Saturday, August 9, 2014

For Your TBR Pile - The Five Stages of Andrew Brawley

The Five Stages of Andrew Brawley
By Shaun David Hutchinson
Published: January 20, Simon Pulse

From GoodReads
: Andrew Brawley was supposed to die that night. His parents did, and so did his sister, but he survived. Now he lives in the hospital. He serves food in the cafeteria, he hangs out with the nurses, and he sleeps in a forgotten supply closet. Drew blends in to near invisibility, hiding from his past, his guilt, and those who are trying to find him.

Then one night Rusty is wheeled into the ER, burned on half his body by hateful classmates. His agony calls out to Drew like a beacon, pulling them both together through all their pain and grief. In Rusty, Drew sees hope, happiness, and a future for both of them. A future outside the hospital, and away from their pasts.

But Drew knows that life is never that simple. Death roams the hospital, searching for Drew, and now Rusty. Drew lost his family, but he refuses to lose Rusty, too, so he’s determined to make things right. He’s determined to bargain, and to settle his debts once and for all.

But Death is not easily placated, and Drew’s life will have to get worse before there is any chance for things to get better.

Thank you Simon Pulse and Edelweiss for the eARC!

My Thoughts:

There's something really temporary about hospitals. The entire time you are there, you're waiting: to be seen, to be healed, to find out what comes next. For Andrew Brawley, he's waiting to die because he cheated death once. Now, with nowhere to go and no one to go to, he makes a his own temporary home inside the hospital befriending the staff and patients.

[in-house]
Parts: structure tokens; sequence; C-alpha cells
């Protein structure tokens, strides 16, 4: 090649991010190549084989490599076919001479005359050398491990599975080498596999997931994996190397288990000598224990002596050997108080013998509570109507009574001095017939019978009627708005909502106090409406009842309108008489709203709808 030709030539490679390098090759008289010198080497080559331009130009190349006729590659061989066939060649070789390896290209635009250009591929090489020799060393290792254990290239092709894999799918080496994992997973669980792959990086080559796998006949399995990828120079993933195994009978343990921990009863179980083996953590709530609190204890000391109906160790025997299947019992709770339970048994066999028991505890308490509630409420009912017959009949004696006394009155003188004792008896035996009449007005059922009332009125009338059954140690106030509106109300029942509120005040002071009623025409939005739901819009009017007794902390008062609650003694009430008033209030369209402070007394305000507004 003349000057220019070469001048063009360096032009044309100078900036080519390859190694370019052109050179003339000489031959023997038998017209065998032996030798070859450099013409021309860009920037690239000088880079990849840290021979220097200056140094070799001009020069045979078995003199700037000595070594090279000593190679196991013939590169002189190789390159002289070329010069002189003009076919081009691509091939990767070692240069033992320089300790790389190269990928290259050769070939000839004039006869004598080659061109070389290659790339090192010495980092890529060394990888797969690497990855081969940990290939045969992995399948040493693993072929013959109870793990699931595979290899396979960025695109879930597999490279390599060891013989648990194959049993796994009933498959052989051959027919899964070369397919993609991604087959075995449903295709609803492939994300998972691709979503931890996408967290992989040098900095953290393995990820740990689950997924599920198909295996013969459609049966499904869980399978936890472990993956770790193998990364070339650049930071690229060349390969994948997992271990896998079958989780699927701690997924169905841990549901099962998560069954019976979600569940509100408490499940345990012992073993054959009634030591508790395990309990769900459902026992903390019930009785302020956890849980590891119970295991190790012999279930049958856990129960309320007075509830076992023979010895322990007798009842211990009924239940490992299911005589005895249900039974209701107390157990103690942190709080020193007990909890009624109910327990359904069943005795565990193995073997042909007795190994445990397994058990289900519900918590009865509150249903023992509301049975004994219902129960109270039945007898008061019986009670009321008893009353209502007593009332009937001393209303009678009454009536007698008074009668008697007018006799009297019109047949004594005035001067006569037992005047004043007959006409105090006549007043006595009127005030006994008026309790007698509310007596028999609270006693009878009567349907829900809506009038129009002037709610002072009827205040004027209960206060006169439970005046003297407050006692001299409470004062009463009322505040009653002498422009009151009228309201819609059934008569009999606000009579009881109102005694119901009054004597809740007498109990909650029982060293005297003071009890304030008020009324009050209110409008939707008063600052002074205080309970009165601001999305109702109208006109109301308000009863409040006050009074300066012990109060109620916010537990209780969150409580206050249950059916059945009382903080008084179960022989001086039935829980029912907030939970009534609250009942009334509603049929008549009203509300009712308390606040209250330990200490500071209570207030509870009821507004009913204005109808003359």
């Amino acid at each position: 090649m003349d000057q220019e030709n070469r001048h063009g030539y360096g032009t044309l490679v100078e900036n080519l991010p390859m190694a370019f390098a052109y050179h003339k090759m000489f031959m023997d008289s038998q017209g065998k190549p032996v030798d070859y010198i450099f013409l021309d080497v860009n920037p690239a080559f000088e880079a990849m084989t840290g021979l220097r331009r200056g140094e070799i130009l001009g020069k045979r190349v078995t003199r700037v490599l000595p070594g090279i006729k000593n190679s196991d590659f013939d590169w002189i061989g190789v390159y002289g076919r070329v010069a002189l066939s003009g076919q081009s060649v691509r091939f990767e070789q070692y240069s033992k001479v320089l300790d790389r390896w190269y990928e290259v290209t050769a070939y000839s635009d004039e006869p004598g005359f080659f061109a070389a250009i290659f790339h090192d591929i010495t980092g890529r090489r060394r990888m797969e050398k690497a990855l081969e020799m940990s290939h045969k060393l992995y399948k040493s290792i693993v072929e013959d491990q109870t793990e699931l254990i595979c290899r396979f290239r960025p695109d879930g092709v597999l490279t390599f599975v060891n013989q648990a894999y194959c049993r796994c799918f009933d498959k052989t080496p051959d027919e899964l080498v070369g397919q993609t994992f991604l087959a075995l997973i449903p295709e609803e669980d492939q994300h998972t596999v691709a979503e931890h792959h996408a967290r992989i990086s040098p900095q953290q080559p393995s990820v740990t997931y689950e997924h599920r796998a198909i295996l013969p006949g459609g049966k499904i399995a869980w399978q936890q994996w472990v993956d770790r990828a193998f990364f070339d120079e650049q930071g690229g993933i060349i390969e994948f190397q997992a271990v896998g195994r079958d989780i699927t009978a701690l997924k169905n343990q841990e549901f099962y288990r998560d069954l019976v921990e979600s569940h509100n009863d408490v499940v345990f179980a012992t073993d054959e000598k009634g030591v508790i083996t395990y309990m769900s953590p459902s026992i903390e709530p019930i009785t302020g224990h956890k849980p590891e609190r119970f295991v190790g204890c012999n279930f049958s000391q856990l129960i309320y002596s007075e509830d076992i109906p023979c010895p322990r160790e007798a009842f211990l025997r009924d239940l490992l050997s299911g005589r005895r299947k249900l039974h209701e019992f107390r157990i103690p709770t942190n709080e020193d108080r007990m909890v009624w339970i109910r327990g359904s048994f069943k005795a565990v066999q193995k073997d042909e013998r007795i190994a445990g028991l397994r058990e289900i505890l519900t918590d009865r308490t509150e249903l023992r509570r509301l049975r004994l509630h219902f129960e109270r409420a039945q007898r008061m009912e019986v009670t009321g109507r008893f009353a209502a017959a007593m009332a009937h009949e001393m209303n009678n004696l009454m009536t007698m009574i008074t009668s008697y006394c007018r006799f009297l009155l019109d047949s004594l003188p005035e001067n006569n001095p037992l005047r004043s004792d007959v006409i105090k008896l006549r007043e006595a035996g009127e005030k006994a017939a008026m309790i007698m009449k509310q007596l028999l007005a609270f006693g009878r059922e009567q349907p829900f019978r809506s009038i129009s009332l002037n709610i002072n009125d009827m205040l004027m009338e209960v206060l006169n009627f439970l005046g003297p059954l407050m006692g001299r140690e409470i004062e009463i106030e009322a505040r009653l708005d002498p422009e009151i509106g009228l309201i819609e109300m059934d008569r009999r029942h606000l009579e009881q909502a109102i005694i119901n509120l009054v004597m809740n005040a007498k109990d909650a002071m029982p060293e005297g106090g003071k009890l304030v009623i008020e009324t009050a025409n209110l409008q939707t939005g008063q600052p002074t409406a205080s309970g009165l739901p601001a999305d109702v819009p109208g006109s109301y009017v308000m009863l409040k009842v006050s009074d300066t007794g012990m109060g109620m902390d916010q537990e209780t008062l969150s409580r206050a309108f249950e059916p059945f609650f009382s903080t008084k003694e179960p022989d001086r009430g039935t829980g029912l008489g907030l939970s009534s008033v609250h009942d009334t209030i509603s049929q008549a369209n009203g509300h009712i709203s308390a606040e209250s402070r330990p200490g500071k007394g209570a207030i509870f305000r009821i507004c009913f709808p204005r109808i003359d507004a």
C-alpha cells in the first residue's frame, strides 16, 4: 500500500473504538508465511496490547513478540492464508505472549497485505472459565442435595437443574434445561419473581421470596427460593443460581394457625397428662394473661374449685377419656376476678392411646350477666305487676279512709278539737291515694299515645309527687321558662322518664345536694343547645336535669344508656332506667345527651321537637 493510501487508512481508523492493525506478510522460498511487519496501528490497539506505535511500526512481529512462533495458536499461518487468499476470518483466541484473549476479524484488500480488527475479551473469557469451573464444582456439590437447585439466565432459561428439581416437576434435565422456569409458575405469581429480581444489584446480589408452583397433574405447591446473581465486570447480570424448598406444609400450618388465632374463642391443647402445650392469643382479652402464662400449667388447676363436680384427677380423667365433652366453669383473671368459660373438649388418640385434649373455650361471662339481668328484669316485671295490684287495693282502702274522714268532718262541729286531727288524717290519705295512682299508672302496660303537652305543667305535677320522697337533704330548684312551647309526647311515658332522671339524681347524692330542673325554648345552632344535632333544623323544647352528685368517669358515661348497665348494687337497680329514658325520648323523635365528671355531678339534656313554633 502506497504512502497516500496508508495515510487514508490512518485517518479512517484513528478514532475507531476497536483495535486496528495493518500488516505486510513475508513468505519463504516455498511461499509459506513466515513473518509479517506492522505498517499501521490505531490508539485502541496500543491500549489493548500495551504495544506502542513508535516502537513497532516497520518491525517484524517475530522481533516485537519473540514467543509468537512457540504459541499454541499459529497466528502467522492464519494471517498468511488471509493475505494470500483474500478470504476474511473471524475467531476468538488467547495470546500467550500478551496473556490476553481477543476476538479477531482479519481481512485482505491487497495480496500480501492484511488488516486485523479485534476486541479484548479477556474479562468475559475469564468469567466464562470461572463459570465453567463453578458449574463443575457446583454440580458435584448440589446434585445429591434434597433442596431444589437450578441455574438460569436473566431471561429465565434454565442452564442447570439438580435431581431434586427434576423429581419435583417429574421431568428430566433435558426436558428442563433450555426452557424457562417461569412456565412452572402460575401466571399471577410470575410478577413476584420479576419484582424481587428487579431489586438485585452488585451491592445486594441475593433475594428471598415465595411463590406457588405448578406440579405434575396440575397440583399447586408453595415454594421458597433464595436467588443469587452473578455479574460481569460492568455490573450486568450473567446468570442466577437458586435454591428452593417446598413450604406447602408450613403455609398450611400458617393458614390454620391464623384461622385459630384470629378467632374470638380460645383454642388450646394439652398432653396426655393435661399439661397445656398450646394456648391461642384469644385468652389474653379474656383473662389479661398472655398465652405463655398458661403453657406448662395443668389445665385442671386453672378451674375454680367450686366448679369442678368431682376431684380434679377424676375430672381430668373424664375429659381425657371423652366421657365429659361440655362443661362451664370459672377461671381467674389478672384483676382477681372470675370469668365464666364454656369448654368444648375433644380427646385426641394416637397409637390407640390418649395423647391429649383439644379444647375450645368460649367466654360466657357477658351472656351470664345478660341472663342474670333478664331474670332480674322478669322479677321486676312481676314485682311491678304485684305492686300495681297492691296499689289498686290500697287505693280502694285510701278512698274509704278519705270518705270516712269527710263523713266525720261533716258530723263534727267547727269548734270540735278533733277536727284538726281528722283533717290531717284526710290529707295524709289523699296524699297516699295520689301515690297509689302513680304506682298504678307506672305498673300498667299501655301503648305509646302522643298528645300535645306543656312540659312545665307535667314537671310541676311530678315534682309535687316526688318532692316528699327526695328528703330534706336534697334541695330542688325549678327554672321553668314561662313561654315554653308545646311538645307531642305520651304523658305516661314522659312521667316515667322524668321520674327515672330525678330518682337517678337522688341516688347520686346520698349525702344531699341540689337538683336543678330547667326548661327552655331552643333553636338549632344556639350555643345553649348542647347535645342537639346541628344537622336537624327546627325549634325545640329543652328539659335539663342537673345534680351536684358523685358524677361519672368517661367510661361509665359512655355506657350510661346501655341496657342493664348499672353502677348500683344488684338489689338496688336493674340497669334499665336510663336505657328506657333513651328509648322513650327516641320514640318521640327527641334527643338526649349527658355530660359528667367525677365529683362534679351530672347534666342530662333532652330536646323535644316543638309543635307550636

To cover his tracks and to explain to anyone who questions why he's there so much, he works under the table in the cafeteria and visits his grandmother who is in a coma. But death (aka the social worker) is still looking for him, waiting for him to slip up.

I was completely captivated by Andrew's story. The premise is brilliant, and had me questioning how Hutchinson was going to pull this off in the end. How could a boy slip through the cracks and go entirely unnoticed in a hospital with so many people bustling around?

But what I loved the most about this book was while Andrew's stuck in his purgatory, he's not living his life. When you're waiting, you're not falling in love or having adventures or seeing or experiencing new things. Slowly, he experiences these things through his make-shift hospital family: the ER doctors who keep him updated on the patients, his boss in the cafeteria who is grieving the loss of a son, and friendships with the teenagers in the pediatrics unit.

This was a brilliant story, full of heart and enough suspense to keep you guessing until the very end. I highly recommend this one to readers of David Levithan.

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